Tuesday, 15 September 2009

Educated discourse unlikely with the minister in charge

On Open Unionism O’Neill offers an excellent post on education in Northern Ireland. He argues that debate has become fixated upon the selection question to the exclusion of broader issues.

It is hard to disagree with his thesis that an education system’s primary objective must be to help every child reach his or her potential. O’Neill believes we must be more open-minded as to the means by which this can be achieved.

I cannot approach the level of specialist knowledge which O’Neill brings to this topic, although I wonder if the system in Finland (to cite his own example), where there is a small gap between the top achievers and those at the bottom, fosters excellence amongst the most academic children, or exhausts its resources targeting the mean?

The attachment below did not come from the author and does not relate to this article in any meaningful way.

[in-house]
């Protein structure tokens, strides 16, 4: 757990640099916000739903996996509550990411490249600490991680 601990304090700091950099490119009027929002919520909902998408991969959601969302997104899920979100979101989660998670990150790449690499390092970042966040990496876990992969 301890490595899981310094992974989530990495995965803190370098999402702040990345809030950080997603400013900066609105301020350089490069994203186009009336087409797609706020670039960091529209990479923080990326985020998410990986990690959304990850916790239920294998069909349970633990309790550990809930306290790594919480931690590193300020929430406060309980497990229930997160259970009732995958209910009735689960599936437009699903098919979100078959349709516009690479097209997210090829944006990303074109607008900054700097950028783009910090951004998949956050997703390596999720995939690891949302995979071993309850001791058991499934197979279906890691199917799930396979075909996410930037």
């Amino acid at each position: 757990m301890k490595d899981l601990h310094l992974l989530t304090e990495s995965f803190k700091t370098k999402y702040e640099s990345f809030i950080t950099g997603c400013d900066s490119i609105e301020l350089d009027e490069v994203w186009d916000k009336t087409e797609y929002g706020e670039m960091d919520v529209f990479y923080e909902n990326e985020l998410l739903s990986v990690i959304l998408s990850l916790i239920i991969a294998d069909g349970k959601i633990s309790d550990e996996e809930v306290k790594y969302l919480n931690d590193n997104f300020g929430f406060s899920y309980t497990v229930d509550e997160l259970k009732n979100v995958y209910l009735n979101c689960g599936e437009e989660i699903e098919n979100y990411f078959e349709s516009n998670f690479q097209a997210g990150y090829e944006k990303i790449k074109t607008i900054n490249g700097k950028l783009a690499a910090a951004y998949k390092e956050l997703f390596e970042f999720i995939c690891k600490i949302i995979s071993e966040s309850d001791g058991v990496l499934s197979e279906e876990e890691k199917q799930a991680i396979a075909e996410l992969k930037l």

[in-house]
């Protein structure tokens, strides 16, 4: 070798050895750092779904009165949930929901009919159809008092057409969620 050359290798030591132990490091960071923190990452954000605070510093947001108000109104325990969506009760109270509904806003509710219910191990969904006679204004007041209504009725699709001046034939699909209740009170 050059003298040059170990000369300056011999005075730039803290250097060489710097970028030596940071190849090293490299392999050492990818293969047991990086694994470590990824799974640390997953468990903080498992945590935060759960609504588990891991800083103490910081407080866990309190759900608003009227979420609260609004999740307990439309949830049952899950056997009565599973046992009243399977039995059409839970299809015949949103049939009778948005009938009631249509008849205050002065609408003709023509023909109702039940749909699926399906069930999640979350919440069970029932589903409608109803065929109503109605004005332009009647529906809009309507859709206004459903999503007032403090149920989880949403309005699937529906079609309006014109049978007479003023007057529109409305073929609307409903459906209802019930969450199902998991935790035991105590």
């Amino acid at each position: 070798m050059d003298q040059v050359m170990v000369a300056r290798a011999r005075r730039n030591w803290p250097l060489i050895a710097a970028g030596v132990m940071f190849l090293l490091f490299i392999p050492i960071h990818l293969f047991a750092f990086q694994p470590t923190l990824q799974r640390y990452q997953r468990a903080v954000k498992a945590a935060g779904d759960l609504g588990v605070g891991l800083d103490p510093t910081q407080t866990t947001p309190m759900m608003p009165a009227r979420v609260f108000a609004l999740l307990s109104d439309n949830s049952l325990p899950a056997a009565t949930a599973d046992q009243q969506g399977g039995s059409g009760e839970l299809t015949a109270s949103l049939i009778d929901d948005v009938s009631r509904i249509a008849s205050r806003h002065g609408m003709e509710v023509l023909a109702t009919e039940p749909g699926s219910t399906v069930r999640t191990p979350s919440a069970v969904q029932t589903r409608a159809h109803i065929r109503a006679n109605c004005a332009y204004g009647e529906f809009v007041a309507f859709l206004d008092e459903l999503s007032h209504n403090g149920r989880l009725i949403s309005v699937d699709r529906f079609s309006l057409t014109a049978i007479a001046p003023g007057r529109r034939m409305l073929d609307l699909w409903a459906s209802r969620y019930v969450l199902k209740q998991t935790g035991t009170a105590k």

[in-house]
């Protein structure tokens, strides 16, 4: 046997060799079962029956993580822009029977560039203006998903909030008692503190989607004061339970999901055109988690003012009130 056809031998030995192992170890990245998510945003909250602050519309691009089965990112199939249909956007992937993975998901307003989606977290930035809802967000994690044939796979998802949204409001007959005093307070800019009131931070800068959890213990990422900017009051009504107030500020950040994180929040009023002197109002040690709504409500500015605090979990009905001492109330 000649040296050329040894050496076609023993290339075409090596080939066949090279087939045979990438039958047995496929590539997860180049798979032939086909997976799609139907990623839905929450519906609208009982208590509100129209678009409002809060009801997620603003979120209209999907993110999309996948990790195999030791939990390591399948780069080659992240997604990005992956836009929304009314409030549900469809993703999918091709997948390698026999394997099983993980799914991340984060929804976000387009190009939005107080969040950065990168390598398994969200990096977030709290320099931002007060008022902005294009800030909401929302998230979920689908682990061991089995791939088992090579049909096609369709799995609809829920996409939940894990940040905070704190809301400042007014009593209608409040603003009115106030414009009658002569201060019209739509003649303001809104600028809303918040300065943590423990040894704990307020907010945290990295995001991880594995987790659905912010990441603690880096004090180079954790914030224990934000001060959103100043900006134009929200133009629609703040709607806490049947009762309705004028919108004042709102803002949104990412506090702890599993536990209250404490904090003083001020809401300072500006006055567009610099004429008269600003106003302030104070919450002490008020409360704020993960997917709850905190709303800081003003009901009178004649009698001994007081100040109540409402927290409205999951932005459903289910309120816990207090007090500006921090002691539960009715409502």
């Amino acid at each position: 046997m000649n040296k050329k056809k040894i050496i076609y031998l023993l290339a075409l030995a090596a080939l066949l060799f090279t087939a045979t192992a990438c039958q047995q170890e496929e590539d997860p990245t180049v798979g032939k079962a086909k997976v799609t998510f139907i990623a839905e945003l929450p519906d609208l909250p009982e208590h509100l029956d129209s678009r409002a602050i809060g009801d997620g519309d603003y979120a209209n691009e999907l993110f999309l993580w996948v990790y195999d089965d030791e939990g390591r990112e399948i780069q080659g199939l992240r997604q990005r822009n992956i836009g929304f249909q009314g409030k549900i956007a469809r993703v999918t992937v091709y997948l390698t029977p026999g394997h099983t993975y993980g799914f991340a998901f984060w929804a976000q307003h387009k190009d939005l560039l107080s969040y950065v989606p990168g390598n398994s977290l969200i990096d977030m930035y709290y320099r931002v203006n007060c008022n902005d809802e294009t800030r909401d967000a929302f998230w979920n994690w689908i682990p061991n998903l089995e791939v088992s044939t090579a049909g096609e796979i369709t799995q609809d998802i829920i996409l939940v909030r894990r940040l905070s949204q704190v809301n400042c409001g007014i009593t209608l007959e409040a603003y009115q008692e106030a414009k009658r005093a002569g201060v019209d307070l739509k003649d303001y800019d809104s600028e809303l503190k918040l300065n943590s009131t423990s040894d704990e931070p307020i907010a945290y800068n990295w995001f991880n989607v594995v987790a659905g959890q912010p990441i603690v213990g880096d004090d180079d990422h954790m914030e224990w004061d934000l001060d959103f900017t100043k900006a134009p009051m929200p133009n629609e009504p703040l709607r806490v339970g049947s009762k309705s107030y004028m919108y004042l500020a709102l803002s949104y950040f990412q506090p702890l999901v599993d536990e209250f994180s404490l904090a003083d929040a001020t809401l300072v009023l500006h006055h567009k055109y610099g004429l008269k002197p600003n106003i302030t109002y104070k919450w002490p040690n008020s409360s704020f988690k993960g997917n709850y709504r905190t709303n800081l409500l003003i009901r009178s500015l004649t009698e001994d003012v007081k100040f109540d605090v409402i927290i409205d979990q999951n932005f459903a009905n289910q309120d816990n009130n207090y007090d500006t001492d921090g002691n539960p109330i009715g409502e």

Doubtless, as O’Neill contends, there is a balance to be struck. Clearly, striving to raise levels of attainment at the lower end of the ability range is a noble aim. Whether it is worth some sacrifice at a higher echelon, or whether that trade off is avoidable, are questions which deserve prolonged discussion.

O’Neill does not think that the political debate in Northern Ireland around education has been conducted at the level which is required. I would tend to agree. And the appalling performance of the minister suggests that more constructive discourse cannot be expected in the foreseeable future.

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